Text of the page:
Keep the guesswork, and your cravings, to a minimum with these proven tips for managing and maintaining an FCS-friendly nutrition plan
Eating a low-fat diet can seem difficult at first – but with a few simple tips people living with FCS can make FCS-friendly meals that taste great and are fun to make.
Follow these four steps to stay healthy, happy and satisfied.
1. Identify: Create a list of your favorite foods, cuisines, and flavors
Write down all the foods you love. Think about foods you grew up with. What were the flavors of your childhood? Be sure to add any foods that may not be FCS-friendly. For instance, when you have the munchies, what do you crave? Include entrées, snacks, desserts and beverages.
When you have completed your list, go back and take a look at what you wrote down. Do you notice any patterns? Do you like simple flavors or are you into international cuisines? Do you like Italian or Indian? Mexican or Mongolian? Spicy or tangy?
2. Discover: Get to the root of what fuels your cravings
Think about what it is that you like about the foods you listed above. Is it the ingredients, the spices, the flavor profiles, or the cooking methods? Think about the time of day when you crave food. Do you grab snacks throughout the day, or do you like to take the time to cook your meal?
Do you know how the foods you love are prepared? If you’re not sure, try looking up low-fat recipes on the internet, read some low-fat cookbooks, or talk to people who make the type of food you crave.
3. Substitute: Create FCS-friendly versions of the foods you crave
Armed with the knowledge you’ve gained in your research, think about how you can make low-fat versions of your favorite foods (those that may NOT be low-fat).
For example, how could you swap a pizza from your local pizzeria with something healthy? How about a non-fat, whole wheat pita version? Or mini-pizzas on a fat-free whole wheat English Muffin? Using those items as your crust, add sliced tomatoes and/or vegetables (such as red onions, peppers, or mushrooms) – and then top it off with a fat-free mozzarella cheese and a sprinkle of basil and oregano. Put your pizza under the broiler for 5-6 minutes and you now have a healthy substitute for pizza.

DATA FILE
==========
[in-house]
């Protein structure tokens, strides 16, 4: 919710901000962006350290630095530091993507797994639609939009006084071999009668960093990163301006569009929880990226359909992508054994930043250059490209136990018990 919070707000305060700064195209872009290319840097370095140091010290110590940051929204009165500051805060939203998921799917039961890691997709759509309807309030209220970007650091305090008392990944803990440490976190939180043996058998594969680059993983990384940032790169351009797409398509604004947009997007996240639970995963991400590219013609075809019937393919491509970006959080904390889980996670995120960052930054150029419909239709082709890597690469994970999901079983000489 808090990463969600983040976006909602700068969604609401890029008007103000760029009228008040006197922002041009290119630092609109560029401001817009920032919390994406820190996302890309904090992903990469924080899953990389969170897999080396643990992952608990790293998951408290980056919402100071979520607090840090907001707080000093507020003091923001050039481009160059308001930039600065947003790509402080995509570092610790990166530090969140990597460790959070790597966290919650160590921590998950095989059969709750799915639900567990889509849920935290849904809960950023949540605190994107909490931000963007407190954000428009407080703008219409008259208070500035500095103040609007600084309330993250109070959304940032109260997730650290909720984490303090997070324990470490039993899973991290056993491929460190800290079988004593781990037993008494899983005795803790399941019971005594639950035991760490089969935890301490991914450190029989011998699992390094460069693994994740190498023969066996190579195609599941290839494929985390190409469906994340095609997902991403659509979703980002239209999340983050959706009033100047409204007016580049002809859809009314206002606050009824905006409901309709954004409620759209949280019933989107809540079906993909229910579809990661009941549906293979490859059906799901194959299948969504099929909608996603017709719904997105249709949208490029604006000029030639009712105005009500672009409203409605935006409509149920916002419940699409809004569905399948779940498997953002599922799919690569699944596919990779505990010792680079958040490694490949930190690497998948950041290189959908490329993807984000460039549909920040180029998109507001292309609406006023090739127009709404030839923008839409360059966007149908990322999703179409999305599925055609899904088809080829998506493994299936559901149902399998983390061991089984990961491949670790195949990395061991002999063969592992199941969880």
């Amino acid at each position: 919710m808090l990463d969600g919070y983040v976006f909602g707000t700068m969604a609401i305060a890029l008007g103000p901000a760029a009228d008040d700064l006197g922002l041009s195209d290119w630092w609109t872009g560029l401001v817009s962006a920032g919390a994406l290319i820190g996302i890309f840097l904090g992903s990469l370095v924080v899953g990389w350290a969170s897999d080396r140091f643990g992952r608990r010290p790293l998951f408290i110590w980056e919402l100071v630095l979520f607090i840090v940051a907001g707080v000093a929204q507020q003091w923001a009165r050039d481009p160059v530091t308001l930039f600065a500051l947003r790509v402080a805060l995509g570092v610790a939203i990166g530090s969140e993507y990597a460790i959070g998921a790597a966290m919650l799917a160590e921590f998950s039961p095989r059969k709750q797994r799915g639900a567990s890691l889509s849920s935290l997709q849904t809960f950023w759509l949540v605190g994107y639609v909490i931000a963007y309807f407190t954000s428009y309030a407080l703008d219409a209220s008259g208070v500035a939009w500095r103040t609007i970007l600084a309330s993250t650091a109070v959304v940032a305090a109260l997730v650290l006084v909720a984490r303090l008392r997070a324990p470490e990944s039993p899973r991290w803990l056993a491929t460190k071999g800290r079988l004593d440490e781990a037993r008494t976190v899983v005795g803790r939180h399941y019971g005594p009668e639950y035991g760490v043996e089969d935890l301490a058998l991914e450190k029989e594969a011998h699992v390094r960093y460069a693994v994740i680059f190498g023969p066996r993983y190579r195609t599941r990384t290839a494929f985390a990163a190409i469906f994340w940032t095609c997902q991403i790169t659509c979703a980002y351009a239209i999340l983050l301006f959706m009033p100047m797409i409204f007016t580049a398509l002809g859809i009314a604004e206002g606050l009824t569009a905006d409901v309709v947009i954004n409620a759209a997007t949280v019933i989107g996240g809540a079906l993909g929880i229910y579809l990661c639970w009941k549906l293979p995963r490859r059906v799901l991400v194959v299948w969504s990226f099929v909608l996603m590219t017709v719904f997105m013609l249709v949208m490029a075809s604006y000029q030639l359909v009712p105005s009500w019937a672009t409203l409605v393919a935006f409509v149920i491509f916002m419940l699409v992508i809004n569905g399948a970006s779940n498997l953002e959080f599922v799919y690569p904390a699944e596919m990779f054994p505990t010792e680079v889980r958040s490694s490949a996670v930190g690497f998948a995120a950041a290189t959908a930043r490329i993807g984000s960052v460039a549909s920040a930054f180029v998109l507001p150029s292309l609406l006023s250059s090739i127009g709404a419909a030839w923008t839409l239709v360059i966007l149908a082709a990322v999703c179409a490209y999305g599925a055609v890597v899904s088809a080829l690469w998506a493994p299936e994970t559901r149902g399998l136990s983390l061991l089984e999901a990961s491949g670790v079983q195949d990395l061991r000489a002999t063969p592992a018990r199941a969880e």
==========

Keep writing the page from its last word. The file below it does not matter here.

Craving a hamburger? Try one of the low-fat veggie burgers (be sure to read the label for grams of total fat) sold at some grocery stores. If veggie burgers aren’t your thing, throw a portabella mushroom (with a little garlic) or piece of non-oily white fish on the grill to enhance the burger flavor. Spread some stone-ground mustard on a whole wheat bun. Top with lettuce, sliced tomatoes, and a red-onion, and you’re ready for a backyard BBQ.
4. Maintain: Take the guesswork out of shopping with an FCS food pantry
Once you’ve come up with your recipes for healthy low-fat substitutes, create a list of your most often used ingredients (we’ve even started one for you below). Keep these often-used ingredients on-hand in a FCS-friendly food pantry. This way you will never be at a loss for making a healthy low-fat meal. Also consider buying common spices for the cuisines you enjoy, since most spices have little to no fat.
Keep your FCS-friendly food list handy on your smart phone or print it out on paper. That way, when you’re at the grocery store, you can get everything you need to make healthy and flavorful foods that you love.
As always, check the Nutrition Facts label to make sure all ingredients fit with your nutrition plan.
- Whole wheat pasta
- Fat-free tomato sauce
- Fat-free broth
- Canned fat-free beans
- Fat-free chili beans
- Brown rice
- Toasted oat cereal
- Shredded wheat
- Whole wheat panko bread crumbs
- Canned chicken breast and tuna, packed in water
- Condiments (stone-ground mustard, hot sauce)
- Fat-free, no sugar salad dressings and marinades
- Alcohol free vanilla extract
Download the FCS-Friendly Food Fact Sheet to see a comprehensive list of low-fat, low-sugar foods that you can eat.
To help get you started on a FCS-friendly nutrition plan, here are some additional resources available to you
Some of the fat-free recipes contained in the following references may need to be further modified to eliminate added sugars and substitute whole grains for refined grains.
Secrets of Fat-Free Cooking: Over 150 Fat-Free and Low-Fat Recipes from Breakfast to Dinner-Appetizers to Desserts, by Sandra Woodruff (available on Amazon.com)
Secrets of Fat-Free Baking, by Sandra Woodruff (available on Amazon.com)
NOTE: Need to keep an eye out for added sugars and refined white flours
500 Low-Fat Fruit and Vegetable Recipes: The One-Stop Source of Healthful, Great-Tasting Meals, by Sarah Schlesinger
Everyday Cooking with Dean Ornish: 150 Easy, Low-Fat, High-Flavor Recipes, by Dean Ornish (a plant-based diet) (available on Amazon.com)
NOTE: Be aware that some foods may affect people differently. When introducing a new food into your diet, start with a very small portion. If you experience no ill effects, try a little more in a couple days. Talk to a Registered Dietitian to see what’s best for you.